For some teams, Iditarod’s final miles make the biggest difference

Wade Marrs, Nome, Iditarod, 2016 Iditarod, Iditarod 2016
Wade Marrs, mushing along the Iditarod Trail on the outskirts of Nome. (Photo: Emily Schwing, KNOM)

The Iditarod Trail Sled Dog race is 1,000 miles long, but for a couple dog teams, the most competitive stretch of trail came down to the final mile.

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The crowd cheered as Wade Marrs came bounding down Nome’s Front Street behind his dog team.

Somewhere between Koyuk and Elim, musher Pete Kaiser gained nearly two hours on Marrs.

In the end, Marrs refused to give up.

“He did make me work for it,” Marrs said. “My legs are like shaking right now.”

Marrs was out of breath, panting and sweating. He collapsed on the seat of his sled once his lead dogs crossed the finish line.

He says he was running for miles as Pete Kaiser’s sled dogs bared down on his team. Kaiser Minutes later, they came into the finish cute.

Pete Kaiser, mushing down Front Street. (Photo: Emily Schwing, KNOM)
Pete Kaiser, mushing down Front Street. (Photo: Emily Schwing, KNOM)

Kaiser’s team probably could have continued. His sled dogs were banging at their harnesses to go, even after he dropped his snow hook and parked his sled.

“They did good and they looked good,” Kaiser said. “We managed them right and I think we got the best possible performance we could have got I think, so I am happy with that.”

Wade Marrs was also impressed with Kaiser’s team.

“From what I’ve seen, he’s got the best looking dog team on this race,” Marrs said. “They are beautiful. I knew he’d be coming hard. I actually fully expected for him to catch me and pass me, but I wanted to make him work for it and he made me work really hard and I don’t know how I stayed in front of him.”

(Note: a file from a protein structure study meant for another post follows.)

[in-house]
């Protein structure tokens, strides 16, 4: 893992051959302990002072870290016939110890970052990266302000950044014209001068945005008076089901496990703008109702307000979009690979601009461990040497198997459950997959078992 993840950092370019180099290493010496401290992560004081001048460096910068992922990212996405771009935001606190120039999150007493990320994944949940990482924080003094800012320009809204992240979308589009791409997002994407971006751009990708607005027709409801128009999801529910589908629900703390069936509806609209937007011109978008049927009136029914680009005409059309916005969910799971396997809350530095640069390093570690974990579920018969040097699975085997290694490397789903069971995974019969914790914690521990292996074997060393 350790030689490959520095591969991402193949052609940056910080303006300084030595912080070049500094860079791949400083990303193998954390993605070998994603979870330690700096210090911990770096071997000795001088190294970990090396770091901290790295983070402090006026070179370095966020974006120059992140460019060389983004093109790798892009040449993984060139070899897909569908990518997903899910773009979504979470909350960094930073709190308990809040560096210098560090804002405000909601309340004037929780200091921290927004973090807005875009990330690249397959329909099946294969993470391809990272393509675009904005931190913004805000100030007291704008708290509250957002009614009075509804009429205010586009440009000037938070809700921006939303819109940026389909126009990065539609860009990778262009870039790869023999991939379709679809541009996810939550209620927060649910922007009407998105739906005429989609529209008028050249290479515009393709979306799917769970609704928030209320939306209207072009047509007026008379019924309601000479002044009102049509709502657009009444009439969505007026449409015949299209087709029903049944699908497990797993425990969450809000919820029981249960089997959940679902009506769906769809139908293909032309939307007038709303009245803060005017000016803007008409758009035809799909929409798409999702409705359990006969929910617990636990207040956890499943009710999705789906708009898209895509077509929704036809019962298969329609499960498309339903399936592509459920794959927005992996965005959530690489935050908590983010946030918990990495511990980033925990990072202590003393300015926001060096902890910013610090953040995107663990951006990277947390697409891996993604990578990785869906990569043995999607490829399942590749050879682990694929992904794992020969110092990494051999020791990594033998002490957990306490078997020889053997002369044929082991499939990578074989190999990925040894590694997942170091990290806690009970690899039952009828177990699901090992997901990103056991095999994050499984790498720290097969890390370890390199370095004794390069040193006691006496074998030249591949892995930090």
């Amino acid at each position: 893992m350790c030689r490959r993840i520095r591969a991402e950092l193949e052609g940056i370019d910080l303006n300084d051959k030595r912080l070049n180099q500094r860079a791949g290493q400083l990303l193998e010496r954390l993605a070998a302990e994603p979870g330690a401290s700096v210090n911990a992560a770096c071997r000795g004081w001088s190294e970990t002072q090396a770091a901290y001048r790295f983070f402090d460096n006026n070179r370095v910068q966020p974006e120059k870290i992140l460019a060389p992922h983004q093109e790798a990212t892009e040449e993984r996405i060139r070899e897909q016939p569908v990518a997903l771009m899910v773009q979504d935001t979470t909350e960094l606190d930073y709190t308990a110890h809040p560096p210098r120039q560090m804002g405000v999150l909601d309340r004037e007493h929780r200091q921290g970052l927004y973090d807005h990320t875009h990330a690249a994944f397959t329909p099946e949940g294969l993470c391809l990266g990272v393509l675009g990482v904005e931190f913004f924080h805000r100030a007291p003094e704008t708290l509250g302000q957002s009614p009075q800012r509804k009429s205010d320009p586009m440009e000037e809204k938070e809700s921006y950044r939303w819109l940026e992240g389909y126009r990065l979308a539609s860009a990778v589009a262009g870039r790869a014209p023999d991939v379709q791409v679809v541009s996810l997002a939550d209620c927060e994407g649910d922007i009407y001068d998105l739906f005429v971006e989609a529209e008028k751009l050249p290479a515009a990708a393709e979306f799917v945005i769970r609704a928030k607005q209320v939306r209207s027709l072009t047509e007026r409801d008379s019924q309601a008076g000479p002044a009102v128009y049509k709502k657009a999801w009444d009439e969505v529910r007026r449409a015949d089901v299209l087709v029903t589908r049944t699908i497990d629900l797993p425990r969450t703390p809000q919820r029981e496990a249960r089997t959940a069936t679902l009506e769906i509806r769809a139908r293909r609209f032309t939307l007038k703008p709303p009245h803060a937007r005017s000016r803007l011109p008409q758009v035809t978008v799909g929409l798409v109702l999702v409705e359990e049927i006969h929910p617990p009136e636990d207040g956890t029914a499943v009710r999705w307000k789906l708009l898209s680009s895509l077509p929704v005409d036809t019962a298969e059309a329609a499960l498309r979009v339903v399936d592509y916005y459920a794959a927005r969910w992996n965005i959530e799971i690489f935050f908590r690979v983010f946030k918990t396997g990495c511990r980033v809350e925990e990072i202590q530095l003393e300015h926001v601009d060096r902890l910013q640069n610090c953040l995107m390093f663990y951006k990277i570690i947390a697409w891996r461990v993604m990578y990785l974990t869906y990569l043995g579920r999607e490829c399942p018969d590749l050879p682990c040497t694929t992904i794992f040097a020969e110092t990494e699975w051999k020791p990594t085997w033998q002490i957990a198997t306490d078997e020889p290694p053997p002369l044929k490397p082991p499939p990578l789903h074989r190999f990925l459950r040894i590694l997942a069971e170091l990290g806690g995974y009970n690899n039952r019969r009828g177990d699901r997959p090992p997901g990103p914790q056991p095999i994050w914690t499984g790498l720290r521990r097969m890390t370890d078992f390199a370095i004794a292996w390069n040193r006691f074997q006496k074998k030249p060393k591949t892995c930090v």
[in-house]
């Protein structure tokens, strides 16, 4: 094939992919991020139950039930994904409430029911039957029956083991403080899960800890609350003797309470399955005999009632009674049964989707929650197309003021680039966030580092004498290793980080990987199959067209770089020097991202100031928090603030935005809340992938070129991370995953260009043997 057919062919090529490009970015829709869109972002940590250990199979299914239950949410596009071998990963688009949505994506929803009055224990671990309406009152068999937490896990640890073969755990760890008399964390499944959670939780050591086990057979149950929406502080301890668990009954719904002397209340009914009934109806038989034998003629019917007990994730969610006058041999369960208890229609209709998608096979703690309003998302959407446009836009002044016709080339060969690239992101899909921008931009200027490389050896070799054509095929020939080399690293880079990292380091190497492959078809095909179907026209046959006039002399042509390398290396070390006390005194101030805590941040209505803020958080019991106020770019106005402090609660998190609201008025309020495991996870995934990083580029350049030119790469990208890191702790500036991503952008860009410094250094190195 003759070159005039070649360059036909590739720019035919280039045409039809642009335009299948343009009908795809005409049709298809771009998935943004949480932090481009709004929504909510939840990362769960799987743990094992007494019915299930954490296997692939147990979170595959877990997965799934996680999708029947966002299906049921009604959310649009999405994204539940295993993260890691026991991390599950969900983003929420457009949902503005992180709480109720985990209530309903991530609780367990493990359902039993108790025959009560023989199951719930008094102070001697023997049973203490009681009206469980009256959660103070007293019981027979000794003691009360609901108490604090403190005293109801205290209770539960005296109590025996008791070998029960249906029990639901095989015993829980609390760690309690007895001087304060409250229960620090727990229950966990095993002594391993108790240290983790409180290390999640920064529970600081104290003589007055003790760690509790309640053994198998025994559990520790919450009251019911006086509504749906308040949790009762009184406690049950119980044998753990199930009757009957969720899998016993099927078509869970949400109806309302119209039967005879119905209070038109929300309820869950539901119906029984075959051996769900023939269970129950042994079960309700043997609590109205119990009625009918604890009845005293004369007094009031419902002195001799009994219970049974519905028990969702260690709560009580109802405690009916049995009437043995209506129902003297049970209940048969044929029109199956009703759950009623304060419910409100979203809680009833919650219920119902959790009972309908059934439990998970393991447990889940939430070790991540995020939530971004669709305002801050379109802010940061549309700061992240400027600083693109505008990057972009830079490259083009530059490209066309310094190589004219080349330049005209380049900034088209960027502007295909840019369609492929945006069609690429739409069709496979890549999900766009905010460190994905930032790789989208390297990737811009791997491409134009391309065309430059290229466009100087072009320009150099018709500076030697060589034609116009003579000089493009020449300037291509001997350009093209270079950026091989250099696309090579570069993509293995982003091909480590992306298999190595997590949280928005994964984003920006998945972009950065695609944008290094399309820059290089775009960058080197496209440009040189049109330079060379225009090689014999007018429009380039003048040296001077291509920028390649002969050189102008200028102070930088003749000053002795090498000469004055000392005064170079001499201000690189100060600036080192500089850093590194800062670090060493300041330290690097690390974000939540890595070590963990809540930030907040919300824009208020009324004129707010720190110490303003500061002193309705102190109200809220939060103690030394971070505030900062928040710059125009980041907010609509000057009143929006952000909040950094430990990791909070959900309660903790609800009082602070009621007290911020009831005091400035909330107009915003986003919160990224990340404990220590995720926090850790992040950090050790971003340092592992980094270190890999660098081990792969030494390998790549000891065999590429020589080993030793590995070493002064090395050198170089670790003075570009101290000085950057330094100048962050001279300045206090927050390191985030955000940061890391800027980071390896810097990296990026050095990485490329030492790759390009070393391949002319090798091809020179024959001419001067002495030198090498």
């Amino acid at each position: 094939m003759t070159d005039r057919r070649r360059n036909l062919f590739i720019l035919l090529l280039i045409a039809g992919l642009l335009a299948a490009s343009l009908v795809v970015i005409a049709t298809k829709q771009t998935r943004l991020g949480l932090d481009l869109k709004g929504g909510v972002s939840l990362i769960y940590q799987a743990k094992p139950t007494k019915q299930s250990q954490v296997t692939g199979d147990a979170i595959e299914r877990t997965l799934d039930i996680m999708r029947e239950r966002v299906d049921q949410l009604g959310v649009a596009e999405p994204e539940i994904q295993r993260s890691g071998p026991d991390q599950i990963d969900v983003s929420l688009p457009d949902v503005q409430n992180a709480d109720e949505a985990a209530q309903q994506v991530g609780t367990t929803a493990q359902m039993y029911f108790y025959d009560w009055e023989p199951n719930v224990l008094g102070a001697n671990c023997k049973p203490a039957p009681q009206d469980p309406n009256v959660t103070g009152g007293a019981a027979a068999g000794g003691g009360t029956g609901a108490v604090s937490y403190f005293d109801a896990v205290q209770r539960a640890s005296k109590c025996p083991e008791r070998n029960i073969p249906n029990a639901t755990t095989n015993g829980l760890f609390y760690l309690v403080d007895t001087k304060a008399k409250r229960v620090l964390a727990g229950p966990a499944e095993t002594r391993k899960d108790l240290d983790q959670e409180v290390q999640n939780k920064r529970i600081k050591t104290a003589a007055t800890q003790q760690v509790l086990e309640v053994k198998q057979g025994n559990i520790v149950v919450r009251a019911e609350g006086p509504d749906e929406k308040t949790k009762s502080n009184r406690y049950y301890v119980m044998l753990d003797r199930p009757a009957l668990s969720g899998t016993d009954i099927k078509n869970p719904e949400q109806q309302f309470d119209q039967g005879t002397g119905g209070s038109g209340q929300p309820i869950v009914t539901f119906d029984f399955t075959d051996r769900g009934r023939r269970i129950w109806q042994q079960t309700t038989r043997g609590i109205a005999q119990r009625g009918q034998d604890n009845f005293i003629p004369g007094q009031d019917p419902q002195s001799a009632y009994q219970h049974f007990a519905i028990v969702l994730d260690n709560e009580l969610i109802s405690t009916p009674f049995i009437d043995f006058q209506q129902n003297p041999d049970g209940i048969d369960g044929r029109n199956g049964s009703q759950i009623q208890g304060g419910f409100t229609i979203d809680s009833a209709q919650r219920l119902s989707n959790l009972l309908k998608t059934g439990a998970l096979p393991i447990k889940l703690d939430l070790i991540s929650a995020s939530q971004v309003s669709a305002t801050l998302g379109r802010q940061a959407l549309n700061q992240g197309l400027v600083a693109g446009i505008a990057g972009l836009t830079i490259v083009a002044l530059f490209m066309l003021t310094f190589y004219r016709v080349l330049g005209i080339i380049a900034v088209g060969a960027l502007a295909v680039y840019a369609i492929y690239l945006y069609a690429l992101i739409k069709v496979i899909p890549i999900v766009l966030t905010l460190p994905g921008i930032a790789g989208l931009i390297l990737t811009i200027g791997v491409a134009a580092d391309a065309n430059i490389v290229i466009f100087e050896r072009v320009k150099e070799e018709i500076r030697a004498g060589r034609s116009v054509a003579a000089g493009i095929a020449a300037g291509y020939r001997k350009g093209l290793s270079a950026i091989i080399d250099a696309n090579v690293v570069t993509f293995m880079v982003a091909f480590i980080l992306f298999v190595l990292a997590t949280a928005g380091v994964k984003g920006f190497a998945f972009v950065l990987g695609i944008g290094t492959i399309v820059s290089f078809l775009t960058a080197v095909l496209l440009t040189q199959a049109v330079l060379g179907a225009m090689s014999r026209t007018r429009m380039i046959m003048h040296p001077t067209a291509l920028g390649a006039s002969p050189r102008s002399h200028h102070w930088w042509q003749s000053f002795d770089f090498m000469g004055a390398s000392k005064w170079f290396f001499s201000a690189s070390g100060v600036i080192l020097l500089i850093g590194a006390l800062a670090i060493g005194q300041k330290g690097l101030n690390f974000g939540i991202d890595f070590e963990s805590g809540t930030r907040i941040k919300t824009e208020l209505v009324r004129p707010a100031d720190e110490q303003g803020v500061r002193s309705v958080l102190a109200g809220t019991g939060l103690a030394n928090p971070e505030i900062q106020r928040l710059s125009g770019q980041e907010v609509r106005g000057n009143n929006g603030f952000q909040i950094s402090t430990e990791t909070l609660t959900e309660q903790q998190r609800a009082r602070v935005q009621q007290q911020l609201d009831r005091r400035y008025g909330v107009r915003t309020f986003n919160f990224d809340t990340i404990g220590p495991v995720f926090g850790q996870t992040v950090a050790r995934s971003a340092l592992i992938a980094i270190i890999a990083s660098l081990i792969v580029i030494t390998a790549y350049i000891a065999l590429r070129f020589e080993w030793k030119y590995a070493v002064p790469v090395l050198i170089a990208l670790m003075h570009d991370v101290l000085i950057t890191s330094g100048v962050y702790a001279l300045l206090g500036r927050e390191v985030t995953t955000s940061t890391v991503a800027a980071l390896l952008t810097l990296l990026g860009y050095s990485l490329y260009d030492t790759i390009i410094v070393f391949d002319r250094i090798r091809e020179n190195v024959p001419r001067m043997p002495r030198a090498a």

A similar race for Nome played out only a few hours later.

From Koyuk, Scott Smith slowly started to close a nearly five-hour gap on Burmeister. By the time the two teams reached White Mountain, 76 miles later, the difference was roughly an hour.

Scott Smith says he made the move in order to avoid getting caught himself. Paul Gebhardt and Richie Diehl were hot on his heels.

“I had Richie and Paul behind me and they can have some speed so if I went after Noah and I caught him great, but if I didn’t then at least I’d stay in front of them,” he said.

This is Smith’s sixth Iditarod. He’s never placed higher than 26th. He was driving a dog team he thought might have what it takes to finish up front,

“Earlier in the year, I just thought they were a really nice group and I thought I definitely could be possible you just gotta go out and race it if you’re gonna get it though, you know,” Smith said.

When he crossed the finish line, Smith had no idea how well he had placed.

“I broke the top ten?” he asked. “Wow, that feels good for sure.”

Smith says he wasn’t sure he’d able to overtake Burmeister. He had to stop and change his runner plastic just before he got to Safety.

“It benefitted me though, no complaints,” he said.

Six minutes later, Nome’s own Noah Burmeister pulled in.

Burmeister hasn’t driven a dog team in the Iditarod in a decade, but he maintained a position in the top-10 throughout the race.

Back in Rohn, he said he wanted to prove he could do more than train puppy teams for his older brother Aaron. After crossing the finish line in 11th place, he said he felt he had done just that.

“I feel real good about it, I learned a lot this year and I’ll change some stuff around and come back better next year,” Burmeister said.

When he arrived under the burled arch, Burmeister’s older brother and well-known musher Aaron Burmeister was there to greet him.

Mushers and dog teams will continue to arrive in Nome through the end of the week.

Some will race to get there, others will find pride in simply completing the journey.

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